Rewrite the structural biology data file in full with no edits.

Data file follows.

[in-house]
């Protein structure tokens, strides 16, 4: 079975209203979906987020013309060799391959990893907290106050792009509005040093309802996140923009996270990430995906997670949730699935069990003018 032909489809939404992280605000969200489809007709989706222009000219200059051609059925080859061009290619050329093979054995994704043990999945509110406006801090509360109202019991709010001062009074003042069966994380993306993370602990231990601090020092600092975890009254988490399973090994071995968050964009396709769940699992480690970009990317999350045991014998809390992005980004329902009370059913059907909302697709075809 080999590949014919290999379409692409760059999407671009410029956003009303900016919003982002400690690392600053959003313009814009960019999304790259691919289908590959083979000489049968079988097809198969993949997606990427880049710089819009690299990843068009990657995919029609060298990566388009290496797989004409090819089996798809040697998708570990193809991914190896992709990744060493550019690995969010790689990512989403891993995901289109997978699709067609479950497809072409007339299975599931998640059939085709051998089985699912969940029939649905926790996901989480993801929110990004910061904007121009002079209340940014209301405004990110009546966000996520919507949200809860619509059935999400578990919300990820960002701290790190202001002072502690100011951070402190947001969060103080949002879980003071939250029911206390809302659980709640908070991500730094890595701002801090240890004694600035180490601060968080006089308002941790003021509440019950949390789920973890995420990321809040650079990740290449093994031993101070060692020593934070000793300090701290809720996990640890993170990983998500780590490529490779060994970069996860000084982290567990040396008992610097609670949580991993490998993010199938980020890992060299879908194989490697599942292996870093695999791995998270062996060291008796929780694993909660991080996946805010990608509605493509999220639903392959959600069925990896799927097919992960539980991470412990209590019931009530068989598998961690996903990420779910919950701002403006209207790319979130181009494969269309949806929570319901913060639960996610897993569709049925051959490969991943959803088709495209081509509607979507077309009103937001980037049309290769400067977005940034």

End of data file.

[in-house]
């Protein structure tokens, strides 16, 4: 079975209203979906987020013309060799391959990893907290106050792009509005040093309802996140923009996270990430995906997670949730699935069990003018 032909489809939404992280605000969200489809007709989706222009000219200059051609059925080859061009290619050329093979054995994704043990999945509110406006801090509360109202019991709010001062009074003042069966994380993306993370602990231990601090020092600092975890009254988490399973090994071995968050964009396709769940699992480690970009990317999350045991014998809390992005980004329902009370059913059907909302697709075809 080999590949014919290999379409692409760059999407671009410029956003009303900016919003982002400690690392600053959003313009814009960019999304790259691919289908590959083979000489049968079988097809198969993949997606990427880049710089819009690299990843068009990657995919029609060298990566388009290496797989004409090819089996798809040697998708570990193809991914190896992709990744060493550019690995969010790689990512989403891993995901289109997978699709067609479950497809072409007339299975599931998640059939085709051998089985699912969940029939649905926790996901989480993801929110990004910061904007121009002079209340940014209301405004990110009546966000996520919507949200809860619509059935999400578990919300990820960002701290790190202001002072502690100011951070402190947001969060103080949002879980003071939250029911206390809302659980709640908070991500730094890595701002801090240890004694600035180490601060968080006089308002941790003021509440019950949390789920973890995420990321809040650079990740290449093994031993101070060692020593934070000793300090701290809720996990640890993170990983998500780590490529490779060994970069996860000084982290567990040396008992610097609670949580991993490998993010199938980020890992060299879908194989490697599942292996870093695999791995998270062996060291008796929780694993909660991080996946805010990608509605493509999220639903392959959600069925990896799927097919992960539980991470412990209590019931009530068989598998961690996903990420779910919950701002403006209207790319979130181009494969269309949806929570319901913060639960996610897993569709049925051959490969991943959803088709495209081509509607979507077309009103937001980037049309290769400067977005940034």